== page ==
Paramount has become the first major Hollywood film studio to drop 35mm film in favor of going all-digital with its productions. After more than a century of film, this signals that America’s film giants are moving away from the old and finally embracing the new.
The Oscar-nominated film The Wolf of Wall Street was Paramount’s first digital-only release, distributed only in digital format. Interestingly, the last movie the film studio released to 35mm was Anchroman 2: The Legend Continues.
The sign of the times may be a harbinger for a faster phaseout of film than most would expect. It’s likely that most other major studios, who are nearly all eschewing 35mm already, will also have dumped film and gone all-digital by the end of 2014. Internationally, however, this is not so much the case. Studios including Paramount are still printing film, usually from digital originals, for international distribution.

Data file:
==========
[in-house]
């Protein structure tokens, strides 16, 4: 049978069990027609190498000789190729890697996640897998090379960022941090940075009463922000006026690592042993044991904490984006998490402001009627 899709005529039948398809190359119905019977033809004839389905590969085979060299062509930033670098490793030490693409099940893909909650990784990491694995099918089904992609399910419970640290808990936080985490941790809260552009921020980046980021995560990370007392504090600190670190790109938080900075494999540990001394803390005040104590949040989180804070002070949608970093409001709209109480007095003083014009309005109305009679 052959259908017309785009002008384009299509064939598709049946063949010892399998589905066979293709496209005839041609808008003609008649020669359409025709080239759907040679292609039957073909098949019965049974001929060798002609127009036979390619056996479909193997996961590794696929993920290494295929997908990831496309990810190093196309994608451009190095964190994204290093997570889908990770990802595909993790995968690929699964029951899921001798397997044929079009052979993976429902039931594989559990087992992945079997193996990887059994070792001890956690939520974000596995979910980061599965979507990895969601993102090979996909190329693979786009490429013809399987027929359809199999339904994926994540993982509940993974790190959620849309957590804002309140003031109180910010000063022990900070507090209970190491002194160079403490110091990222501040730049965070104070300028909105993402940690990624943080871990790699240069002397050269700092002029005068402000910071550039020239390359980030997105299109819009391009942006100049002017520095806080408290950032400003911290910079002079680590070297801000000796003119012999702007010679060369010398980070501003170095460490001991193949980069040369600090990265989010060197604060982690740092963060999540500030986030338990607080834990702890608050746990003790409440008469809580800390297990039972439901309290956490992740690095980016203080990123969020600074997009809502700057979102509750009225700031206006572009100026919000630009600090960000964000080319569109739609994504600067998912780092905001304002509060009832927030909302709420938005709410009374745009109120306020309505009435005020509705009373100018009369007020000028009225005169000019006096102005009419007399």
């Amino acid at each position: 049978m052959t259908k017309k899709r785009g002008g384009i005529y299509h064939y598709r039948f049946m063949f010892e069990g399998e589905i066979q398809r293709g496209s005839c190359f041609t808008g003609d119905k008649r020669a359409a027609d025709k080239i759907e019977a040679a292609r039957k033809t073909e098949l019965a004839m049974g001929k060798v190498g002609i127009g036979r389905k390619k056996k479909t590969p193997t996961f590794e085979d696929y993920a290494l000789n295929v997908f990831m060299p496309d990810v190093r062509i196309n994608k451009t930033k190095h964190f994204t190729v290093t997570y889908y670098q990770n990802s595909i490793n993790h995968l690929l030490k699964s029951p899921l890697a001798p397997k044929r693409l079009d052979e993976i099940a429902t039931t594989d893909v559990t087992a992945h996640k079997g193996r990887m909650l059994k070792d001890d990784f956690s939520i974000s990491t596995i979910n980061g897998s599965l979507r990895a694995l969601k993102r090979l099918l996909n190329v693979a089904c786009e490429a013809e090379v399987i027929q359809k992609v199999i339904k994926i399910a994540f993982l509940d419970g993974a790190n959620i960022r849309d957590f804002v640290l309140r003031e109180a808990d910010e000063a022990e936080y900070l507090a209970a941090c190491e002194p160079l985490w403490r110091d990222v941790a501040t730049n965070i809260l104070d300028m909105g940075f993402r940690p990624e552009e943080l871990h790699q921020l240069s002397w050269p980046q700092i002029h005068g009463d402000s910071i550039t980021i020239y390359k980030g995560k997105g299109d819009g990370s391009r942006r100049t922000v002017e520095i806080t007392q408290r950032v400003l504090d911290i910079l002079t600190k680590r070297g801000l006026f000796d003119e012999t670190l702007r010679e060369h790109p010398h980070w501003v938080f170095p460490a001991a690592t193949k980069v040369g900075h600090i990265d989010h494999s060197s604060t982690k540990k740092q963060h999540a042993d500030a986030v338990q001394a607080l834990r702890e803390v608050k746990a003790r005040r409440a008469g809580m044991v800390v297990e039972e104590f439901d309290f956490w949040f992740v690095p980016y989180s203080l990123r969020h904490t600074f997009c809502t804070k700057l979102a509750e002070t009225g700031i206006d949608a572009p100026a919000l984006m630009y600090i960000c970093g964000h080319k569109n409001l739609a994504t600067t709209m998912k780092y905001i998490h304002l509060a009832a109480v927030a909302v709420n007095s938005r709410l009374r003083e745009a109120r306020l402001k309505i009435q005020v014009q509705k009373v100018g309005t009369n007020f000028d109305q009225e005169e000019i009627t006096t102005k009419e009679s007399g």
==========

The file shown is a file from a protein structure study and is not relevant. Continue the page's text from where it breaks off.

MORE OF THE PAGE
Further, about eight percent of U.S. theater screens, mostly small independents, have not gone digital and still show films in cell format. These theaters largely show foreign and indie releases rather than major studio films, however.
Digital distribution has many advantages for the studio. It’s cheaper to process and edit, far cheaper to distribute (films are sent via satellite connection rather than physically or on a small disc rather than a $2,000 print), and are of higher resolution and quality. Options like three-dimensional vs 2D (often on the same disc) are possible as well, further saving costs.
Although Paramount was first, many expected 20th Century Fox or Lions Gate to take that honor, though Disney wasn’t far behind either. So Paramount taking the lead was a surprise, but it was a horse race regardless.